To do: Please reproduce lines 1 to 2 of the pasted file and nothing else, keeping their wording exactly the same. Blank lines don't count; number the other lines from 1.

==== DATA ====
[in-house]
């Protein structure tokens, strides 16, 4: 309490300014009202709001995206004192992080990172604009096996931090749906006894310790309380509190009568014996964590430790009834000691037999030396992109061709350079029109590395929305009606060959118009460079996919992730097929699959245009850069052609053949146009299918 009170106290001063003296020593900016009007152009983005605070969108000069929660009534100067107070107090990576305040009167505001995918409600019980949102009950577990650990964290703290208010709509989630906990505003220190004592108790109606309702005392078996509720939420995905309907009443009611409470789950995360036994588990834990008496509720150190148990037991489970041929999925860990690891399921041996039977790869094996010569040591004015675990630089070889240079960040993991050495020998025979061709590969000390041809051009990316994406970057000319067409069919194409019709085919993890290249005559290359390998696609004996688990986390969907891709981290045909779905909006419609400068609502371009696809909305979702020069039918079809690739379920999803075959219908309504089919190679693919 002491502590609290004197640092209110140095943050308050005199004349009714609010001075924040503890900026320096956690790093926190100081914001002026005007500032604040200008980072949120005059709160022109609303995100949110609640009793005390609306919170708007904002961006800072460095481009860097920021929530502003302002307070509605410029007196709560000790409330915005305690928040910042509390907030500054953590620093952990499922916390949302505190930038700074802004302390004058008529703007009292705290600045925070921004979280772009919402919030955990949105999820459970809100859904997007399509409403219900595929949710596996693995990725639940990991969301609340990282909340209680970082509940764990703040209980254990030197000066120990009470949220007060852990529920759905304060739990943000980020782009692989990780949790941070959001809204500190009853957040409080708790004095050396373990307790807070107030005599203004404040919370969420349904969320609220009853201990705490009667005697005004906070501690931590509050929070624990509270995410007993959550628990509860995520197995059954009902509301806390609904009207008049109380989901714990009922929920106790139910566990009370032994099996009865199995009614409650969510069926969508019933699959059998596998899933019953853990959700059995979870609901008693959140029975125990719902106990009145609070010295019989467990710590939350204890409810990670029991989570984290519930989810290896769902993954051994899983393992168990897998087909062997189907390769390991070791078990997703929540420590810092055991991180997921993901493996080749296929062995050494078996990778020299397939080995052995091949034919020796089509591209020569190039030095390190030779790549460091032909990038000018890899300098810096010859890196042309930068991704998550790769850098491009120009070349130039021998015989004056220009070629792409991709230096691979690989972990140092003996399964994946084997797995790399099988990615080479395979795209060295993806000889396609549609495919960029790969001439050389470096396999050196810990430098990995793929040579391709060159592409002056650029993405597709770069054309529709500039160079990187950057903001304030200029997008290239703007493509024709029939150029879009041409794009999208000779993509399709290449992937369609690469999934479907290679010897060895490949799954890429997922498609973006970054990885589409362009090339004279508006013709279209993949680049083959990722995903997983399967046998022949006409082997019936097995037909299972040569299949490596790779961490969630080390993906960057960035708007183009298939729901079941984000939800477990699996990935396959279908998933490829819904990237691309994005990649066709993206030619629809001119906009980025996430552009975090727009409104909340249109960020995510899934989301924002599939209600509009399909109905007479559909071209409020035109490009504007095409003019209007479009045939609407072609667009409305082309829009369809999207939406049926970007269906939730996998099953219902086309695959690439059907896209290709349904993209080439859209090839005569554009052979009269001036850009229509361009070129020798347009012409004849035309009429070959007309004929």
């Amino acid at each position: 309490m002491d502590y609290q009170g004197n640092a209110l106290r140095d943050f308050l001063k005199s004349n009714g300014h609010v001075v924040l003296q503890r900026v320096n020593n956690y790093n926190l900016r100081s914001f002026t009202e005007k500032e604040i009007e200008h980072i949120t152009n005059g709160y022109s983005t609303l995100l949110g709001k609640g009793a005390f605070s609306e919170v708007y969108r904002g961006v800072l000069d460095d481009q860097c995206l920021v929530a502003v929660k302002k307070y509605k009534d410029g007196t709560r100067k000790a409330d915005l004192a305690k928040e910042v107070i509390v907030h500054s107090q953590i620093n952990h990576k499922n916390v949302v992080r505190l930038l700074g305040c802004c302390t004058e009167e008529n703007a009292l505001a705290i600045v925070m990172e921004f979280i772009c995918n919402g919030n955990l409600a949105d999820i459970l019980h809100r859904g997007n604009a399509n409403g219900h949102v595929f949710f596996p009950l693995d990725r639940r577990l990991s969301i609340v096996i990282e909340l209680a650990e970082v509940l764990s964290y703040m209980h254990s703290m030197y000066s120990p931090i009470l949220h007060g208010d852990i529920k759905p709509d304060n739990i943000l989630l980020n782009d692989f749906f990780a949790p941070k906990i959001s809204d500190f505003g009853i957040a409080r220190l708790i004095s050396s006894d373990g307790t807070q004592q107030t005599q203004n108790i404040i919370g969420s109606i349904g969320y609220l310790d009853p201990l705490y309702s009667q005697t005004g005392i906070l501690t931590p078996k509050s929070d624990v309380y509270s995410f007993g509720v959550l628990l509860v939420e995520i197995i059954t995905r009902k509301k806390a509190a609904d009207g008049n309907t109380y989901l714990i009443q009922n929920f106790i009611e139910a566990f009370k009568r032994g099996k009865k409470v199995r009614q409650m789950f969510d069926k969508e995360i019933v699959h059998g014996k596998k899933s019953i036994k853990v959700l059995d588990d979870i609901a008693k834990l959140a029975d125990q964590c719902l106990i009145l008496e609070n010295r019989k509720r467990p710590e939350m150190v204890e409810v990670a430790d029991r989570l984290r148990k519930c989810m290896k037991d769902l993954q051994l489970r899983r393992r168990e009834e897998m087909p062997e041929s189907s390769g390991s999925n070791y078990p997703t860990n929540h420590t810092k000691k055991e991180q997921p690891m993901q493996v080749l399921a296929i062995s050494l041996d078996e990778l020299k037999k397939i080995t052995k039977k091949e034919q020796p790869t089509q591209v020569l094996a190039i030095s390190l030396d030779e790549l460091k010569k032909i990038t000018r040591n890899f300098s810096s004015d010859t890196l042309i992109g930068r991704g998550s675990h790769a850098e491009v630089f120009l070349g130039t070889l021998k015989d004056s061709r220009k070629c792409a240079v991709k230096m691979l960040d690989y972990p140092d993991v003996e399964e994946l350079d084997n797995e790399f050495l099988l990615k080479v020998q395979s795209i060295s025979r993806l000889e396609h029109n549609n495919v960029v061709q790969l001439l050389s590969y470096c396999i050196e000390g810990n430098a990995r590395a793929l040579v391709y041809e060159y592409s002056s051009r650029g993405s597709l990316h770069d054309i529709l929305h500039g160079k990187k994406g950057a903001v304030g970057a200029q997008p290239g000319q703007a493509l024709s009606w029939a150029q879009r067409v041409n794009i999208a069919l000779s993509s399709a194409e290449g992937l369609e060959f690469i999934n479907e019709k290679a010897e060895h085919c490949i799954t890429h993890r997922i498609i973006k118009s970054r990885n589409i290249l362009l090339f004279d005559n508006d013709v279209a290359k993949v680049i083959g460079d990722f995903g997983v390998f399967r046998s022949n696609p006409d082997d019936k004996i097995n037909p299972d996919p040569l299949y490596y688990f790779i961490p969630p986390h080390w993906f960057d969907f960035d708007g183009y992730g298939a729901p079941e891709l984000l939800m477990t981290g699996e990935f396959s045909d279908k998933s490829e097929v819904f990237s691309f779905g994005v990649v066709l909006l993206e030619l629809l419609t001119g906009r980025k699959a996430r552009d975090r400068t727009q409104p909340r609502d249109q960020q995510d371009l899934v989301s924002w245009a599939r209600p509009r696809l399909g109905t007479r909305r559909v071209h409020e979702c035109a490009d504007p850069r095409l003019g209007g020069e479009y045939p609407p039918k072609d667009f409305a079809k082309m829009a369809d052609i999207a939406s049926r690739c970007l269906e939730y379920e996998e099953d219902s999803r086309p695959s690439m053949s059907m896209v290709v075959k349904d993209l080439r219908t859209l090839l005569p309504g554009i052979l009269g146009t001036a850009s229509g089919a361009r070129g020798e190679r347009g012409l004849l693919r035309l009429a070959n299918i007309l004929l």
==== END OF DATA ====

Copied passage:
[in-house]
């Protein structure tokens, strides 16, 4: 309490300014009202709001995206004192992080990172604009096996931090749906006894310790309380509190009568014996964590430790009834000691037999030396992109061709350079029109590395929305009606060959118009460079996919992730097929699959245009850069052609053949146009299918 009170106290001063003296020593900016009007152009983005605070969108000069929660009534100067107070107090990576305040009167505001995918409600019980949102009950577990650990964290703290208010709509989630906990505003220190004592108790109606309702005392078996509720939420995905309907009443009611409470789950995360036994588990834990008496509720150190148990037991489970041929999925860990690891399921041996039977790869094996010569040591004015675990630089070889240079960040993991050495020998025979061709590969000390041809051009990316994406970057000319067409069919194409019709085919993890290249005559290359390998696609004996688990986390969907891709981290045909779905909006419609400068609502371009696809909305979702020069039918079809690739379920999803075959219908309504089919190679693919 002491502590609290004197640092209110140095943050308050005199004349009714609010001075924040503890900026320096956690790093926190100081914001002026005007500032604040200008980072949120005059709160022109609303995100949110609640009793005390609306919170708007904002961006800072460095481009860097920021929530502003302002307070509605410029007196709560000790409330915005305690928040910042509390907030500054953590620093952990499922916390949302505190930038700074802004302390004058008529703007009292705290600045925070921004979280772009919402919030955990949105999820459970809100859904997007399509409403219900595929949710596996693995990725639940990991969301609340990282909340209680970082509940764990703040209980254990030197000066120990009470949220007060852990529920759905304060739990943000980020782009692989990780949790941070959001809204500190009853957040409080708790004095050396373990307790807070107030005599203004404040919370969420349904969320609220009853201990705490009667005697005004906070501690931590509050929070624990509270995410007993959550628990509860995520197995059954009902509301806390609904009207008049109380989901714990009922929920106790139910566990009370032994099996009865199995009614409650969510069926969508019933699959059998596998899933019953853990959700059995979870609901008693959140029975125990719902106990009145609070010295019989467990710590939350204890409810990670029991989570984290519930989810290896769902993954051994899983393992168990897998087909062997189907390769390991070791078990997703929540420590810092055991991180997921993901493996080749296929062995050494078996990778020299397939080995052995091949034919020796089509591209020569190039030095390190030779790549460091032909990038000018890899300098810096010859890196042309930068991704998550790769850098491009120009070349130039021998015989004056220009070629792409991709230096691979690989972990140092003996399964994946084997797995790399099988990615080479395979795209060295993806000889396609549609495919960029790969001439050389470096396999050196810990430098990995793929040579391709060159592409002056650029993405597709770069054309529709500039160079990187950057903001304030200029997008290239703007493509024709029939150029879009041409794009999208000779993509399709290449992937369609690469999934479907290679010897060895490949799954890429997922498609973006970054990885589409362009090339004279508006013709279209993949680049083959990722995903997983399967046998022949006409082997019936097995037909299972040569299949490596790779961490969630080390993906960057960035708007183009298939729901079941984000939800477990699996990935396959279908998933490829819904990237691309994005990649066709993206030619629809001119906009980025996430552009975090727009409104909340249109960020995510899934989301924002599939209600509009399909109905007479559909071209409020035109490009504007095409003019209007479009045939609407072609667009409305082309829009369809999207939406049926970007269906939730996998099953219902086309695959690439059907896209290709349904993209080439859209090839005569554009052979009269001036850009229509361009070129020798347009012409004849035309009429070959007309004929």